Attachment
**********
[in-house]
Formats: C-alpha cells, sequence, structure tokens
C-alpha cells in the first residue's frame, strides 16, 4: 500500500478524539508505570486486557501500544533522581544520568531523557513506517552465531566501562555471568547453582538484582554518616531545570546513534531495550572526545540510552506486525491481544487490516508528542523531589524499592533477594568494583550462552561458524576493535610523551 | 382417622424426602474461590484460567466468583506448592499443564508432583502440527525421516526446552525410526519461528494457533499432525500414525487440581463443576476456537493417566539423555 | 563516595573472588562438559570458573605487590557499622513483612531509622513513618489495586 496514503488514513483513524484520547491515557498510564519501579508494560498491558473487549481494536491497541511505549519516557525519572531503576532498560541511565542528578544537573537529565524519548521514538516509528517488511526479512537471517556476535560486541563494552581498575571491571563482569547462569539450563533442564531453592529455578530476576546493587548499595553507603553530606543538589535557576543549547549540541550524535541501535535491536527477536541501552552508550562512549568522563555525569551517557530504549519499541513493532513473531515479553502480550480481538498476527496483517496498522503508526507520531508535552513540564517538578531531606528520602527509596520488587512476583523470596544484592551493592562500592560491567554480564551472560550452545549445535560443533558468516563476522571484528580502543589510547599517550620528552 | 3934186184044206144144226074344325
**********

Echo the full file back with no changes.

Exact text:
[in-house]
Formats: C-alpha cells, sequence, structure tokens
C-alpha cells in the first residue's frame, strides 16, 4: 500500500478524539508505570486486557501500544533522581544520568531523557513506517552465531566501562555471568547453582538484582554518616531545570546513534531495550572526545540510552506486525491481544487490516508528542523531589524499592533477594568494583550462552561458524576493535610523551 | 382417622424426602474461590484460567466468583506448592499443564508432583502440527525421516526446552525410526519461528494457533499432525500414525487440581463443576476456537493417566539423555 | 563516595573472588562438559570458573605487590557499622513483612531509622513513618489495586 496514503488514513483513524484520547491515557498510564519501579508494560498491558473487549481494536491497541511505549519516557525519572531503576532498560541511565542528578544537573537529565524519548521514538516509528517488511526479512537471517556476535560486541563494552581498575571491571563482569547462569539450563533442564531453592529455578530476576546493587548499595553507603553530606543538589535557576543549547549540541550524535541501535535491536527477536541501552552508550562512549568522563555525569551517557530504549519499541513493532513473531515479553502480550480481538498476527496483517496498522503508526507520531508535552513540564517538578531531606528520602527509596520488587512476583523470596544484592551493592562500592560491567554480564551472560550452545549445535560443533558468516563476522571484528580502543589510547599517550620528552 | 3934186184044206144144226074344325